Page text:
The device 100 also includes one or more input device interfaces 435 which may provide an interface to a wireless mouse, trackball, or keyboard, other similar user device that may be wirelessly connected to the PCI bus 405 by a wireless link 440, which is received by the receiver 430. Lateral and rotational head movements gestures around the X, Y and Z axes may be detected by 3 axis to 9 axis degrees of freedom orientation sensors 447, MIM diodes 448, various sensors 449, or other sensors/transducers. In some embodiments, sensors 447 can be Hall effect sensors and sensors 449 can be accelerometers. A camera 440 located on the device 100 may also provide input to the CPU 445 indicative of hand movements and gestures. The camera 440 may be a forward aiming video camera and/or an optical sensor capable of detecting hand movements and gestures. The input 435, camera 440, audio input 495 and sensors 447, 448, 449, etc. may control screen prompts on the device 100, the host computing device 225, or both, with the device 100 and the host computing device 225 in a master/slave networked relationship as desired elsewhere herein.
Any of the camera 440, audio input 496, 3 axis to 9 axis degrees of freedom orientation sensors 447, MIM diode 448, or various sensors 449, can be embedded or preferably removably attachable to device 100 via one or more peripheral ports 1020 previously mentioned in connection with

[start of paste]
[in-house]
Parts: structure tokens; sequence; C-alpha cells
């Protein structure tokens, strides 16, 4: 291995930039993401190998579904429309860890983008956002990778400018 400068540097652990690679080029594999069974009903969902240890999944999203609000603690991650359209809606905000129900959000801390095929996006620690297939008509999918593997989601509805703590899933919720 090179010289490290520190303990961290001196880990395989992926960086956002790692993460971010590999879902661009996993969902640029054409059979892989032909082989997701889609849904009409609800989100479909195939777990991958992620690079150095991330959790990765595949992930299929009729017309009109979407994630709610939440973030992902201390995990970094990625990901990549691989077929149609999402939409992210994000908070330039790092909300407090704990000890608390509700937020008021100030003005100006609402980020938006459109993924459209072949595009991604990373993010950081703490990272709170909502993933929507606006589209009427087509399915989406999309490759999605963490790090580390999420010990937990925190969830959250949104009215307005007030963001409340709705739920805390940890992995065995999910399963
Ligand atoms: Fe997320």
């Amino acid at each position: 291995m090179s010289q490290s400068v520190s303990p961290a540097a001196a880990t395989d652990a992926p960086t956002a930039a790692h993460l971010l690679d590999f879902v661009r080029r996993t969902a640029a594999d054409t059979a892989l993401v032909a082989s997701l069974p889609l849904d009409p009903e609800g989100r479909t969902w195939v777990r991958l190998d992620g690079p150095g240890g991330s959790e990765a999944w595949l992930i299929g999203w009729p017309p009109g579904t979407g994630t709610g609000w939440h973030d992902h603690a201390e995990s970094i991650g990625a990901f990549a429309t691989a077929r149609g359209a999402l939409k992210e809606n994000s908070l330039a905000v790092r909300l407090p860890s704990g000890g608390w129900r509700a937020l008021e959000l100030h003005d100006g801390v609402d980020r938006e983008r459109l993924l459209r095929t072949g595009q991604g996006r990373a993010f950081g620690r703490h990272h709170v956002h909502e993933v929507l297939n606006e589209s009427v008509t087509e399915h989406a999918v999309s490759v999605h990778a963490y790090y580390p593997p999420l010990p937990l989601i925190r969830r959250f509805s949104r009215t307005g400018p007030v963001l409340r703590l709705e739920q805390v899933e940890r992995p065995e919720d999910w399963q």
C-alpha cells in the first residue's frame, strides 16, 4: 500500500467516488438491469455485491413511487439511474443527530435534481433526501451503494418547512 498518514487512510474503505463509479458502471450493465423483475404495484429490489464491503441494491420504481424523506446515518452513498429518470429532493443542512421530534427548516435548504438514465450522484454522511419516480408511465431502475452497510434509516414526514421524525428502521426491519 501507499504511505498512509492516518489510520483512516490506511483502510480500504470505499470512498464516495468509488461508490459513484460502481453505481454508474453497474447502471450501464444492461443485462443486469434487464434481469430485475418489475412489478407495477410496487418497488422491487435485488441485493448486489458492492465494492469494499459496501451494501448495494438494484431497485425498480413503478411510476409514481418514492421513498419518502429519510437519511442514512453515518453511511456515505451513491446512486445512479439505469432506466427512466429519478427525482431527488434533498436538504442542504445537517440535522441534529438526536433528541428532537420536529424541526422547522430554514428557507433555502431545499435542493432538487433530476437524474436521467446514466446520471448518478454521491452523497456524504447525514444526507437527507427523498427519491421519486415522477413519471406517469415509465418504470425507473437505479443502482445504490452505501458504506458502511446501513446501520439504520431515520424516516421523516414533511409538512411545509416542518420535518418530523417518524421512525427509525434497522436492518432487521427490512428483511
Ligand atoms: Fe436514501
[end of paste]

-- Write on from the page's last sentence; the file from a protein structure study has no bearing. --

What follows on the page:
Display controller 400 outputs control signals to the display 140 to display images. This allows the device 100 to receive data stored on the cache memory 460 of the host computing device 225. When the host computer 225 is not in use, or switched off, the data viewed on the device 100 is from the cached memory 460, and not updated. This data may be slightly older and not refreshed through the communication links 300a through 300e, as compared with when the host computing device 225 is operational.
Alternatively, in a further example embodiment, the wireless computing headset device 100 may access the host computing device 225 across the wireless communication link 235 when the host computing device 225 is on, off, or in a reduced power state, such as a sleep or hibernate state. In this embodiment, the host computing device 225 operates at minimal power and periodically scans for an impromptu, spontaneous wake-up call or command from the monocular display device 100 to trigger a low-level command in the host computing device 225 to wake up the host computing device 225 and provide content or services to the monocular display device or alternatively a binocular display device. The host computing device 225 may be configured with a predetermined input/output (I/O) port to be monitored for a wake-up call or command that triggers the low-level command to wake up the host computing device 225. Ports include an Ethernet port or card, a WiFi™ port or card, a cellular port or card or a Bluetooth™ port or card suitable for wireless communication across the wireless communication link 235. This port is also known to the monocular display device 100 so that the wake up command may be sent properly to and received by the host computing device 225.